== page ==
Admittedly, I have always found the location of the Fresh gardens rather unsatisfactory. That ‘end’ of the grounds is always a bit of a mess, where it’s difficult to see where one garden/trade stand begins or ends. Consequently many Fresh gardens are inadvertently overlooked by the punters. Clearly the thinking here is the inclusion of the Fresh garden, will enthuse punters around the trade stands. However, that doesn’t do the gardens much credit, and only a few can really compete with the bright coloured, sparkly and often musically ‘enhanced’ gadgetry on sale. Furthermore, I realise orange is a refreshing colour, but I’m not a fan of the bright orange walls, now characteristic to this area. Complete headache for photographers, as it made taking photographs of the gardens near impossible. Especially if a white garden, with shiny reflective surfaces…..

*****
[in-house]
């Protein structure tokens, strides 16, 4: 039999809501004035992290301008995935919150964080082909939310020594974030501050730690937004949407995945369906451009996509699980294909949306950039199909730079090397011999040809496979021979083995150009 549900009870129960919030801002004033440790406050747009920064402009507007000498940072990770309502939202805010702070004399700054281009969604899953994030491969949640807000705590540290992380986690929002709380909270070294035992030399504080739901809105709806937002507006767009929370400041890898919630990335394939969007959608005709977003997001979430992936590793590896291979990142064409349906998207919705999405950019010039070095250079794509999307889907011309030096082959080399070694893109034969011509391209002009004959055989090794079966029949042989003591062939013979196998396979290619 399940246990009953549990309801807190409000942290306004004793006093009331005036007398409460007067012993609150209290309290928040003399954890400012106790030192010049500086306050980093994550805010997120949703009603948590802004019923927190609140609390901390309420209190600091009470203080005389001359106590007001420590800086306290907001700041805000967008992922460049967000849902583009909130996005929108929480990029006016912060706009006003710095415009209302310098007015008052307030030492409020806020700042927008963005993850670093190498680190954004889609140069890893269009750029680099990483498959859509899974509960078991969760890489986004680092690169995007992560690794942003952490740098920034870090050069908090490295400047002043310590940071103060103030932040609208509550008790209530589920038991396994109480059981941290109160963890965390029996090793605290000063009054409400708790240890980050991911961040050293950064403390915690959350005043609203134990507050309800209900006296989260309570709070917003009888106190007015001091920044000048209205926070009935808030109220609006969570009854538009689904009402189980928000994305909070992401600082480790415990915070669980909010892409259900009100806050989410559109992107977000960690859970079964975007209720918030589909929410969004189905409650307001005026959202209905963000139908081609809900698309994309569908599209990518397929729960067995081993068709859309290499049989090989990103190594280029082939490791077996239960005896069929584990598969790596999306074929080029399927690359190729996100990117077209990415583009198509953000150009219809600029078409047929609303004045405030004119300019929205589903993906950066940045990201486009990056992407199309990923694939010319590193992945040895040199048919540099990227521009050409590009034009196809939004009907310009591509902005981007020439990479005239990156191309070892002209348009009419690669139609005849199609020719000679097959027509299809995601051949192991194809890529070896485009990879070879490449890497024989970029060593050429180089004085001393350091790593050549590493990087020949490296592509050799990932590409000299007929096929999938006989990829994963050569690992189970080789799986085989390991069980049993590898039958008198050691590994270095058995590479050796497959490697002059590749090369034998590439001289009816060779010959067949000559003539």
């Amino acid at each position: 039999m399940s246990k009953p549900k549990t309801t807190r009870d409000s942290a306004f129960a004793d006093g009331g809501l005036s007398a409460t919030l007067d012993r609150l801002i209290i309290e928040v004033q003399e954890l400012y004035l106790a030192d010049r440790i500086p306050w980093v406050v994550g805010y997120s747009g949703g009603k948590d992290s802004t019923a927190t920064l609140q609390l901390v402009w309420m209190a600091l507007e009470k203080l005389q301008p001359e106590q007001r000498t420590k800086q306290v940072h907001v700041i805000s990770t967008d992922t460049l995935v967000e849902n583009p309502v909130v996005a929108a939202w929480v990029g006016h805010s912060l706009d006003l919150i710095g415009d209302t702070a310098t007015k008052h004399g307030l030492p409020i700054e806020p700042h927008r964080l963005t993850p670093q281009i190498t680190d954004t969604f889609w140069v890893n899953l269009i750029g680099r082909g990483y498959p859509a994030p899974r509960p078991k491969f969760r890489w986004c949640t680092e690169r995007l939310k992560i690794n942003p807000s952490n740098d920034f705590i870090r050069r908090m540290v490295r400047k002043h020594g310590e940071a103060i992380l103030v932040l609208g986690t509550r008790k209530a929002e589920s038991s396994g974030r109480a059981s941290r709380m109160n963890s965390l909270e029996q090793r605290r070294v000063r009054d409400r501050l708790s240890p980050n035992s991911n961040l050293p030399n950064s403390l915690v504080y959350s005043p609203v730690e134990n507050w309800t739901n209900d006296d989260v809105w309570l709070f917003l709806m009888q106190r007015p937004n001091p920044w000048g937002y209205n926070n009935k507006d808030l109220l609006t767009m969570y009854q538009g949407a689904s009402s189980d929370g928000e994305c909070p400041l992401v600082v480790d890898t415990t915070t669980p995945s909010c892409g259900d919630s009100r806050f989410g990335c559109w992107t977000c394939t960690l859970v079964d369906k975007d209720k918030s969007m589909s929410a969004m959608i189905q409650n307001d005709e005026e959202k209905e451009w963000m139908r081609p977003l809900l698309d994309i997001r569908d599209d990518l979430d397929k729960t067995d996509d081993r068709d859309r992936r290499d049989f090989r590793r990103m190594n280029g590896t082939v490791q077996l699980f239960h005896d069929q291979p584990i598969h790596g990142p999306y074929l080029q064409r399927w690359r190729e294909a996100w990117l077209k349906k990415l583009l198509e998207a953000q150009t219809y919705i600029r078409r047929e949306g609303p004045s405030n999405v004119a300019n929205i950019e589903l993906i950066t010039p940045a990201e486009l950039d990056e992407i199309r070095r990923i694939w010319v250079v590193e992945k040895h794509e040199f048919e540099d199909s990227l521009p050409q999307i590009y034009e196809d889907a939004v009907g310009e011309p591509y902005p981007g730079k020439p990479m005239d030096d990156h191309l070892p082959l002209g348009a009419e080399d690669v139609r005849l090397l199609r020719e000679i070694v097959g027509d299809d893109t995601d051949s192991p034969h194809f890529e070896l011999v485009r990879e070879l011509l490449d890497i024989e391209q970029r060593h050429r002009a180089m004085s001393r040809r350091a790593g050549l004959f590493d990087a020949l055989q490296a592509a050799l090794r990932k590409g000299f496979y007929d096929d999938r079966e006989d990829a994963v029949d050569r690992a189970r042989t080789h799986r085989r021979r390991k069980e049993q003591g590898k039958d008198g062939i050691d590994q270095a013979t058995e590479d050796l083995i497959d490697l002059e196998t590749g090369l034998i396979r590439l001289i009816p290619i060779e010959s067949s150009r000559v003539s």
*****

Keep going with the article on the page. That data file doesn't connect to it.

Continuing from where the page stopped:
Knee deep in North Oxon soil, I am now merrily planting our new garden. Not quite fully detoxed from Chelsea, as the tendency for high density planting is still very much there, but the new recruits are almost all re-homed in the borders. Even if a tad cramped….
Chatting to fellow gardeners, and thinking about all those who worked so hard in the gardens at Chelsea, it strikes me that gardeners are wonderful breed. As true idealists, we are magnetised by the horticultural riches in the garden (and at nurseries). We dig, dreaming of future possibilities, losing ourselves in seasonal nostalgia, daydreaming of things ahead, building on seasons past.
What ever one’s cultured notion of the ideal garden, be it a small or vast plot, regimented or natural, functional or for pleasure, gardens are a place of unremitting enhancement in the quest to create that horticultural nirvana, right outside the backdoor. We simply can’t help ourselves. It’s an addiction, the spending for which probably ought to eligible for an EU subsidy. Or should that be RHS subsidy? They put on those shows after all….
- No, you may not have my address….
- Chelsea ‘slang’ for the Great Pavilion.